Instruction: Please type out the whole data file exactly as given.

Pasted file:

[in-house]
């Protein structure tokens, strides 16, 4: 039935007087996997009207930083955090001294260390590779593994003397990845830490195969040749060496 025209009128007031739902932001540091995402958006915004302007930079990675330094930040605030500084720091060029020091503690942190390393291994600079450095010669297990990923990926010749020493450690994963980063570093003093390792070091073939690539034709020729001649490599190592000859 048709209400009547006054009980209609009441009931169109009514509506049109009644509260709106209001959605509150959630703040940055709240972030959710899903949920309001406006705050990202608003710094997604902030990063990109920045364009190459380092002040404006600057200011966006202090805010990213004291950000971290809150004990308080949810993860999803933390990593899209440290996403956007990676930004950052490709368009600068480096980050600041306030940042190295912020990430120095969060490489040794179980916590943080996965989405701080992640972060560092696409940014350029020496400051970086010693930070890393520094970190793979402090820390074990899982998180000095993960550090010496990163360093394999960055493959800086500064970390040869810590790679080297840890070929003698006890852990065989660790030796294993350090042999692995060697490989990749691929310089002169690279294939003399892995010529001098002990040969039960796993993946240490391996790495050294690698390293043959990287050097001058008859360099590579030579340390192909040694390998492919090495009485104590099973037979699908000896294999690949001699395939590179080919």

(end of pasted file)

[in-house]
């Protein structure tokens, strides 16, 4: 039935007087996997009207930083955090001294260390590779593994003397990845830490195969040749060496 025209009128007031739902932001540091995402958006915004302007930079990675330094930040605030500084720091060029020091503690942190390393291994600079450095010669297990990923990926010749020493450690994963980063570093003093390792070091073939690539034709020729001649490599190592000859 048709209400009547006054009980209609009441009931169109009514509506049109009644509260709106209001959605509150959630703040940055709240972030959710899903949920309001406006705050990202608003710094997604902030990063990109920045364009190459380092002040404006600057200011966006202090805010990213004291950000971290809150004990308080949810993860999803933390990593899209440290996403956007990676930004950052490709368009600068480096980050600041306030940042190295912020990430120095969060490489040794179980916590943080996965989405701080992640972060560092696409940014350029020496400051970086010693930070890393520094970190793979402090820390074990899982998180000095993960550090010496990163360093394999960055493959800086500064970390040869810590790679080297840890070929003698006890852990065989660790030796294993350090042999692995060697490989990749691929310089002169690279294939003399892995010529001098002990040969039960796993993946240490391996790495050294690698390293043959990287050097001058008859360099590579030579340390192909040694390998492919090495009485104590099973037979699908000896294999690949001699395939590179080919």